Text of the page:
Escape Rooms in an At-Home Era? Here’s the Key

Hours after sunset, our team had finally decrypted the poems and exposed the nine oracles. With the traitor in our midst unmasked and the guardian revealed, the portal to the library began to open.

Then my computer crashed, and I missed the climactic moments of the Secret Library, an online escape-room-style experience poised at the intersection of gaming and immersive theater.

The Secret Library is one of dozens, maybe hundreds, of new events prompted by pandemic-related closures. More than 2,000 physical escape-room facilities operate in the United States, or at least they did back in March, before lockdown hit. Some have since reopened, though patrons remain wary of spending an hour or two in an enclosed and imprecisely ventilated space. Others have closed entirely.

To create a revenue stream, to keep employees on the books, to buck up brand awareness and to keep from going completely stir crazy, many escape-room owners — and people in adjacent trades, like theater — have entered a period of frenetic innovation. In search of pandemic-friendly entertainment, they have created and adapted games to make them available for live remote play, asynchronous point-and-click play, print-and-play, and play by telephone and mail.

So he and his partner, Michelle Rundbaken, created the Society of Curiosities, which so far includes a digital adventure, Mysterious Map Heist, and a monthly game-in-a-box subscription. Similarly, C.U. Adventures in Time and Space, a business in Champaign-Urbana, Ill., took one of its retired games, “The Lost Temple,” and reformatted it as a print-and-play game with a companion website. I tried it with some college and grad-school friends, we managed to save the world, barely. The company has since added a Halloween game, set in a haunted office. “Because what’s scarier than going back to an office?” Anne Lukeman, a co-owner, said.

Can these games equal the excitement of rushing around an actual room as a ticking clock counts down? Not exactly. There are interventions, like visible timers and suspenseful music, that help. “It is different,” David Spira said. But in successful games — he and his wife play two or three each week — adrenaline still rushes. And some games really only work online.

Speaking of “Adrian Rook,” Cooper said: “This show couldn’t happen in person. This is a new artistic frontier.”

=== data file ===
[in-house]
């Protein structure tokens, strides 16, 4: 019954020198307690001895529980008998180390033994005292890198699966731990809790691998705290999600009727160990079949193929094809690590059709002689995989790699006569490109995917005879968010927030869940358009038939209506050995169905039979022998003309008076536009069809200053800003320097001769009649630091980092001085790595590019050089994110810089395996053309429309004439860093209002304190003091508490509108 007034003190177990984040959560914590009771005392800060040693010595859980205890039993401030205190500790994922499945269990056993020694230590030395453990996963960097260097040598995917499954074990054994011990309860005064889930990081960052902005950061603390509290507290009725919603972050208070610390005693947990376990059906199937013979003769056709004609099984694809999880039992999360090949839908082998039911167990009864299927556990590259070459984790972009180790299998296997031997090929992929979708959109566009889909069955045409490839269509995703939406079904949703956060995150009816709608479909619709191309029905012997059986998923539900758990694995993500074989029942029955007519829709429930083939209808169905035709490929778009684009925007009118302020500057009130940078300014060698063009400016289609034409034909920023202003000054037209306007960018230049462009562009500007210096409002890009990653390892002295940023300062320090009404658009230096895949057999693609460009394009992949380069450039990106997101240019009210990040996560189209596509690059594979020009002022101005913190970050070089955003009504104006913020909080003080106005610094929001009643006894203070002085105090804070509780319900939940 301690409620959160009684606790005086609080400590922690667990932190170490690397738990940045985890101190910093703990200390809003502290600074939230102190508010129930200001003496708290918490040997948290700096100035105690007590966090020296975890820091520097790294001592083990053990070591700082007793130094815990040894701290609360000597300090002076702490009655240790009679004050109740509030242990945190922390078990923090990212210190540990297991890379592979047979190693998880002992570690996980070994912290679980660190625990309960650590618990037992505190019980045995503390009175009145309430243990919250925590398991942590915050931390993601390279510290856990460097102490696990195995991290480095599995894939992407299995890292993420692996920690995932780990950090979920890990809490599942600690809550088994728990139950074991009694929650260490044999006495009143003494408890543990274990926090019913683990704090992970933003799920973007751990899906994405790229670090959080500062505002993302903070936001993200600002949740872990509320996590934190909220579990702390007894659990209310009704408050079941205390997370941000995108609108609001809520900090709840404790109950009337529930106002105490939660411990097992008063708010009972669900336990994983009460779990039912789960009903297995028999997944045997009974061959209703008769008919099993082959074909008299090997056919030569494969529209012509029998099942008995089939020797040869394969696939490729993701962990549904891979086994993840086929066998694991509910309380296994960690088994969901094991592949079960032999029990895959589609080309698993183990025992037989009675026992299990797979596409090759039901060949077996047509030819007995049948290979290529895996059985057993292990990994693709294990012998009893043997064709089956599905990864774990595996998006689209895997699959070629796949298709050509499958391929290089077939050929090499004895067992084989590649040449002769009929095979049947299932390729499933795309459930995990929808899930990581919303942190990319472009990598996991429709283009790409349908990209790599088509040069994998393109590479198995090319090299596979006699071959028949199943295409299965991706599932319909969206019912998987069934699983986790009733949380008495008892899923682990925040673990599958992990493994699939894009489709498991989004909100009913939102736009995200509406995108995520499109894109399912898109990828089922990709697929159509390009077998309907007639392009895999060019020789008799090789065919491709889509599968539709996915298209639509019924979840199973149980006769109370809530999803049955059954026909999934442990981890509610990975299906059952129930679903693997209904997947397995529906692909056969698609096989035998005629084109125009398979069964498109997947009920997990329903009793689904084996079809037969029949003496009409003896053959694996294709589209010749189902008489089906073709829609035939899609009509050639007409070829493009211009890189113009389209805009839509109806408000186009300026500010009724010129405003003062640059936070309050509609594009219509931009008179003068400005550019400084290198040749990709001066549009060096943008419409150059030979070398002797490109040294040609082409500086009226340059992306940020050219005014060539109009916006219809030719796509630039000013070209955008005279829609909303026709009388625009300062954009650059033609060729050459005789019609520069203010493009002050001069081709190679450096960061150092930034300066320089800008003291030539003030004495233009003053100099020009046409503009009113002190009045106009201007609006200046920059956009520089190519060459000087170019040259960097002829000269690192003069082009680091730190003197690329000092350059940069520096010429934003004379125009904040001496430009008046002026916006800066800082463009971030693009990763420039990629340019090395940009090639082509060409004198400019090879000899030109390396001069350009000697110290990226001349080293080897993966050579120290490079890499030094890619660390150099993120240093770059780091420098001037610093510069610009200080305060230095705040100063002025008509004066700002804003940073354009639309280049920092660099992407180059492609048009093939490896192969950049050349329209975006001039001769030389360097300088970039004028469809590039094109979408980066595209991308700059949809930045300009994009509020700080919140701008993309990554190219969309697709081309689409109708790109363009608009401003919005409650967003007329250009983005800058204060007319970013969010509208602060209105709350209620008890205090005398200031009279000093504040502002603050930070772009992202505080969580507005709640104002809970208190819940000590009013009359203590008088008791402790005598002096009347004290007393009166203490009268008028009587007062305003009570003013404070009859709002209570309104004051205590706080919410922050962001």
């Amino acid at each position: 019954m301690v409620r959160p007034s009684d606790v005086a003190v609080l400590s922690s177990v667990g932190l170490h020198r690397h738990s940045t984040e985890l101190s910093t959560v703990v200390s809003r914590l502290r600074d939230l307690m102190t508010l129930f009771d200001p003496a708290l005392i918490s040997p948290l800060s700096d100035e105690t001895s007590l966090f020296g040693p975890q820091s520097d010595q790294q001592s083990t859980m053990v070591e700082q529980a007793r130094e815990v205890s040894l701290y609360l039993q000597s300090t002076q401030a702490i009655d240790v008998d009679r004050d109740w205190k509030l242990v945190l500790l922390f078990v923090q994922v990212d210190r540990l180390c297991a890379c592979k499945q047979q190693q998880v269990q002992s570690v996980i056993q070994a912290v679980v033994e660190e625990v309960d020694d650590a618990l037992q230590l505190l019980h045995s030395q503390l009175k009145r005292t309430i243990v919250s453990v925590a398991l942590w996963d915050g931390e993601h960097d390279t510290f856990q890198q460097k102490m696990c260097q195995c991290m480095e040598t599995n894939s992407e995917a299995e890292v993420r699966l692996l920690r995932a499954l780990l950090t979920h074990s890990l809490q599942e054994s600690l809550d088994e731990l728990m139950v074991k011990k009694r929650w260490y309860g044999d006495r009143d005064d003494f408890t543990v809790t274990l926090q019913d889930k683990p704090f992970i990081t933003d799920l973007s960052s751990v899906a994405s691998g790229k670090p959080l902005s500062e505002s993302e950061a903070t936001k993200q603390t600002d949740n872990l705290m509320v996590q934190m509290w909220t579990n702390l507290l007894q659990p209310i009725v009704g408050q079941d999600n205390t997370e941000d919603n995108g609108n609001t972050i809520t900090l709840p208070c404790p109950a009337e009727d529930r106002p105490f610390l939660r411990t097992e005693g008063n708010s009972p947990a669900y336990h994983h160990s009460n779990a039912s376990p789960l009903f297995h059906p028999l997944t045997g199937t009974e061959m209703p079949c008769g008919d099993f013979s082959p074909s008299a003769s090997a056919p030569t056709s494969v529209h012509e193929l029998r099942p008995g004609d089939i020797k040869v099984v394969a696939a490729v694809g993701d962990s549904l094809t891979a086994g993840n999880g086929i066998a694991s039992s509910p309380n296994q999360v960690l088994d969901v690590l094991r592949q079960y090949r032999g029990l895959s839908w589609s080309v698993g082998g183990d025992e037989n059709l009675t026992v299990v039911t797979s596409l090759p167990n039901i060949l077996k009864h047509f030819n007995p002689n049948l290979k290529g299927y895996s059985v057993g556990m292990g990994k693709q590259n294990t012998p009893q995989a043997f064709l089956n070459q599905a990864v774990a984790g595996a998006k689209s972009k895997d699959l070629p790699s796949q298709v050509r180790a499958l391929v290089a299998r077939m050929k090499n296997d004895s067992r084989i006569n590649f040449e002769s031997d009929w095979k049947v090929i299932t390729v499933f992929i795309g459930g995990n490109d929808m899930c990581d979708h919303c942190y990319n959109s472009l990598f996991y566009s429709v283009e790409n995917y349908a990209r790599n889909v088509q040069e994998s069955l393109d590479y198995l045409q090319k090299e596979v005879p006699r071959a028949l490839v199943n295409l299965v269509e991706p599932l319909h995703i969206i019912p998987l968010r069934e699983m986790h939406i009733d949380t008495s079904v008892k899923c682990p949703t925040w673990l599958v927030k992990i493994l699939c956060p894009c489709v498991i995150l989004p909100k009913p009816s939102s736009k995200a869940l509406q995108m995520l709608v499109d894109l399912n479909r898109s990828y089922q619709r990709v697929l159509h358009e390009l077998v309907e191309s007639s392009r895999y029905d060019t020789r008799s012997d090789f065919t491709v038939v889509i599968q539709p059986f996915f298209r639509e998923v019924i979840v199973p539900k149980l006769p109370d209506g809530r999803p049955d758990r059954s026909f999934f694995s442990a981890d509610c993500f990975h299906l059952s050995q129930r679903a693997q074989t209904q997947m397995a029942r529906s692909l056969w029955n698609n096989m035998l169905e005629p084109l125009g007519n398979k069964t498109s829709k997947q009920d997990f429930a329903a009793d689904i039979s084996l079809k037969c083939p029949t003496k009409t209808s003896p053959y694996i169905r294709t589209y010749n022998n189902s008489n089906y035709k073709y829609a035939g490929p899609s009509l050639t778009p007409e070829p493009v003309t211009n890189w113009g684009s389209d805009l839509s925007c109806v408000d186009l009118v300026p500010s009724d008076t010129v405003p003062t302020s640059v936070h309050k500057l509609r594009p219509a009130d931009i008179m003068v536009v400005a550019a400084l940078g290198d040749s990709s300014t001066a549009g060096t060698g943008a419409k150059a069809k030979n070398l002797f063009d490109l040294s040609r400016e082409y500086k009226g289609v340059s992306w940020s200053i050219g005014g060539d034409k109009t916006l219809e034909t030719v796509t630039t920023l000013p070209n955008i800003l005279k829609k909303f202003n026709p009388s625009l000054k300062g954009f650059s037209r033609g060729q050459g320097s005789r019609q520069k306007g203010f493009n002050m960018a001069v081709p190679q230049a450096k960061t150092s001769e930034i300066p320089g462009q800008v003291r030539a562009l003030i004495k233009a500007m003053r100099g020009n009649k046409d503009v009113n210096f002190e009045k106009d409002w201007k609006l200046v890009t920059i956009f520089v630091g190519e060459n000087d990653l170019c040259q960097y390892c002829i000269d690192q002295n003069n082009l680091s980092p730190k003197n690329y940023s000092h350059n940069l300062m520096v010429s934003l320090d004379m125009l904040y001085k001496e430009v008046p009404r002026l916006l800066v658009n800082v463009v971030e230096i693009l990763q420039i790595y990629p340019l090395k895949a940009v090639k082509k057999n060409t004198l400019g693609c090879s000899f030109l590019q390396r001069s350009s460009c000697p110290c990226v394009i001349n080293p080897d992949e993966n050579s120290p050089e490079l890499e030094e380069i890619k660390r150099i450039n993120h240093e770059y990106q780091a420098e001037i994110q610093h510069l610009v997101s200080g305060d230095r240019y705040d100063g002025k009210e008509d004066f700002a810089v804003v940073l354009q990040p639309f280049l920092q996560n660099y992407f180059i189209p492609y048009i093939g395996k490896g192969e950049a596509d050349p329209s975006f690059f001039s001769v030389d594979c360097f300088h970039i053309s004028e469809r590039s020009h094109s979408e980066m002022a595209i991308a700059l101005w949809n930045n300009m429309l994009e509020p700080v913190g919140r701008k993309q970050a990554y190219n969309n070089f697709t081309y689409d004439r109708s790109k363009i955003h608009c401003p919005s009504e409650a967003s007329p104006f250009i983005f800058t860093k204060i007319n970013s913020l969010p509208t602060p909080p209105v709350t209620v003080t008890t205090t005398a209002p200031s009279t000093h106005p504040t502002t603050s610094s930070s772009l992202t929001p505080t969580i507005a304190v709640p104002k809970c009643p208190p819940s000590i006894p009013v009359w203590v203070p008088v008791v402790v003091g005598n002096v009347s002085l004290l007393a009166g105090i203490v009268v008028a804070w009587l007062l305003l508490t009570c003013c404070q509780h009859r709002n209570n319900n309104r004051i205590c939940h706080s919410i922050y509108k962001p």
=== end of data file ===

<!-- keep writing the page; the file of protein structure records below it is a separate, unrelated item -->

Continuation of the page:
It’s also a comparatively inexpensive one. To host an in-person escape room requires a space, rented or owned, and time and money to build out and decorate that space. Strange Bird’s terrestrial escape room, the Man from Beyond, cost about $30,000 to build. “Adrian Rook” cost about $300. “I can stick some sticker brick vinyl on a wall and call it a bar, if I position the camera correctly,” Cooper said.

A lower financial bar means more games and more innovation. Katie Lewis, of Mad Genius, had felt that she had already pushed the boundaries of what an in-person room could be. “This is a whole new world,” she said. “You can add interactive theater, you can add dramatic video sequences, you can animate things happening that you’d never be able to build.”

Online rooms and boxed games have another advantage — nearly anyone can play them, from nearly anywhere, with location and physical ability no longer an obstacle. Sarah Zhang of Omescape said she has seen reservations from people in England, Germany and Australia. “It’s really funny,” she said. “Our goal in the beginning was to bring people out from computers or TVs and into actual rooms. But now our goal is, ‘OK, let’s bring everything online.’”

It’s ironic, perhaps, that escape room games have proliferated when escape from our own homes — depending on where in the country you live and how — feels both so desirable and so risky. At least one industry is meeting the moment with freshly imagined anagrams, substitution ciphers and alphanumeric codes.

In the early days of the pandemic, Cooper saw a sign in her Houston neighborhood — the English World War II motto, Keep Calm and Carry On. It made her angry. “This isn’t a ‘carry on’ situation,” she said. “This is insanity.” Instead she proposed a new motto: Keep Calm and Get Creative. “We can’t go back to our old ways,” she said. “We need to do new things.”

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